The foundation of a Mormon’s testimony is the knowledge that Heavenly Father lives and loves us;
that Jesus Christ lives, that He is the Son of God, and that He carried out the infinite Atonement;
that Joseph Smith is a prophet, which God called to restore Jesus Christ’s church to the earth;
that we are led today by a living prophet;
and that The Church of Jesus Christ of Latter-day Saints is the Savior’s Church restored on the earth today .-www.

I offer the following as the most useful passage I have seen regarding testimony.

Mormons may not have a bound canon of prayer, an approved prayer book from which we read and repeat at our meetings, but we do have an extraordinary, complex, unwritten formality that all of us learn and which we use to evaluate other’s testimonies.

… A Mormon “testimony” is simultaneously at least two things. It is a metaphor portraying one’s internal commitment to the Church and the community.

It is also a ritual practice. For example, when we ask someone about her testimony, we are inquiring about her connection with the body of members and thence with God This is not the same thing as when we stand, in church or elsewhere, and bear testimony;

then, we perform a ritual–a patterned practice of rhetoric, a chaining of
words together in socially established ways. In performing this ritual the metaphor is motivated and made real; our internal commitment is given context and purpose within a set of communally validated meanings.
– David Knowlton, Belief Metaphor and Rhetoric: The Mormon Practice of Testimony Bearing, Sunstone April 1991


In February, 1999, I received a letter from my bishop advising me that my request had finally been honored and that my name had been removed from the LDS Church records.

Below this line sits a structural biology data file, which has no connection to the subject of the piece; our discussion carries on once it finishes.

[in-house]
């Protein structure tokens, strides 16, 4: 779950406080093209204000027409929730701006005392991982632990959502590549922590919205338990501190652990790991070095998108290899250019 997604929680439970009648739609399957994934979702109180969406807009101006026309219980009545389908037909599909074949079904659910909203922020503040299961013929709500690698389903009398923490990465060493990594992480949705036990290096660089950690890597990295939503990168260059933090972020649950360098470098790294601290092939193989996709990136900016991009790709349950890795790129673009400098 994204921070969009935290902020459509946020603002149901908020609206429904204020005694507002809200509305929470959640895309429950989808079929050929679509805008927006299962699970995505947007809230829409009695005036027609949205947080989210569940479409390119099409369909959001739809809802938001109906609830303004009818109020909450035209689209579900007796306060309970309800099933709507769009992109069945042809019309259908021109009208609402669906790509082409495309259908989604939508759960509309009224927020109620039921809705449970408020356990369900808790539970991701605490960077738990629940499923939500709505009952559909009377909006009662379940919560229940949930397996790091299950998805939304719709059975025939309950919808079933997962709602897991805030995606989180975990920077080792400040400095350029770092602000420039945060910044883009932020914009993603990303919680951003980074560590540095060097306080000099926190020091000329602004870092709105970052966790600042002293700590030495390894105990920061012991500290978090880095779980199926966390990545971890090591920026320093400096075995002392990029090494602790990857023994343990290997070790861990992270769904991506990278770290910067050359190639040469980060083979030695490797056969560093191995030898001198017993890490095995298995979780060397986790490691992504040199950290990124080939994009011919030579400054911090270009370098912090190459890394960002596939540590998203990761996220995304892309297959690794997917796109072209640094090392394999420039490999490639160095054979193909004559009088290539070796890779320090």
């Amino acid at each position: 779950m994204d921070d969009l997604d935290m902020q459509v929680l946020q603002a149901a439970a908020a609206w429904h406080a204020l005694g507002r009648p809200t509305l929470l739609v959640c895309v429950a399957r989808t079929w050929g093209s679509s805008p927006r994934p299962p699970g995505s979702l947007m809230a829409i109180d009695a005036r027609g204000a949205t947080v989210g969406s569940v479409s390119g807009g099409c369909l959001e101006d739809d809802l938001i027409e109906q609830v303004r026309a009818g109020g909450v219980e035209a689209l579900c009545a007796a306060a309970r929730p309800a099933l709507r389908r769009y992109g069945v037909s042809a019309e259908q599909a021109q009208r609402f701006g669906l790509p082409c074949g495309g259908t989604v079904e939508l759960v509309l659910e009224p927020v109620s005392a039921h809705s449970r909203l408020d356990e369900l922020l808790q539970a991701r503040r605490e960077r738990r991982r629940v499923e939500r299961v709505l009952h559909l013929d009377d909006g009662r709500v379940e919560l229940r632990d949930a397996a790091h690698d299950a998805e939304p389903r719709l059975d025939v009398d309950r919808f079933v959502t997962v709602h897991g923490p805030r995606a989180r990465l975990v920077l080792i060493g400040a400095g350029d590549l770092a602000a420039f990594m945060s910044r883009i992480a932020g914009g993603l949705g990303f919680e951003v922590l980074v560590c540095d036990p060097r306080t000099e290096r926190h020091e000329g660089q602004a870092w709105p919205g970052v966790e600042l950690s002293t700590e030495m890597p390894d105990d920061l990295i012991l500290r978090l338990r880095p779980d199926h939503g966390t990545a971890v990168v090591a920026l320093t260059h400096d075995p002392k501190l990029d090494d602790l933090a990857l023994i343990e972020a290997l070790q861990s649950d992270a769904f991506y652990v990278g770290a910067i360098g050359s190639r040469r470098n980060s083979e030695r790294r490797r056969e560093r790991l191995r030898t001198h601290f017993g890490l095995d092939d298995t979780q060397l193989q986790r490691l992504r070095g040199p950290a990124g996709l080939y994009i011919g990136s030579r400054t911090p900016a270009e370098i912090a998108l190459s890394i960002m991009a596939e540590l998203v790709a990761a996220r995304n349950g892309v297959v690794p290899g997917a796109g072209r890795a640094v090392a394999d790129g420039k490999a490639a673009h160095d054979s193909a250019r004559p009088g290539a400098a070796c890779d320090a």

I was officially no longer a member of the LDS Church.

The decision to exit the Church was first reached in 1991 when my anger, frustration and disillusionment were somewhat recently fired up. In retrospect and to any who contemplate a similar action, I strongly suggest that you let sufficient time pass so as to temper your feelings with the wisdom of time – rather than acting rashly and in haste.

As with most people, my reasons for leaving the Church were extremely personal. They reflected the conflict between reality as I perceive it and the reality that is taught to those who are long-time members of the Church. That reality might be described as gentle and loving but is nevertheless a programmed reality.

I cannot say at what point I became someone whose basis of perception included a strong dose of critical thinking. I truly wish I had been taught principles of critical thinking from a neutral perspective, but I know that it did not happen.

Rather, by the time critical thinking was more a part of how I interpreted my perceptions  I was in my 40’s. When the questions start at that age, there are some who  may quickly dismiss any credibility by concluding that the cause of 40-ish questions is a stereotypical midlife crisis.

My questions and doubts were not restricted to religion. However, since my active church life was dominated by LDS social interaction, most of my varied questions about life and responsibility circulated within my ward and stake. To my surprise, they were questions that seemed to make fellow Mormons uncomfortable. Those with priesthood authority over me generally set aside my questions, advising principally that I should have faith and not give in to the temptation of doubt. Some others – closer friends – frankly told me to stop questioning and stay in line.

Such a lack of satisfactory answers or an open unwillingness to address my doubts specifically, only fueled my aroused sense of doubt and questions even more.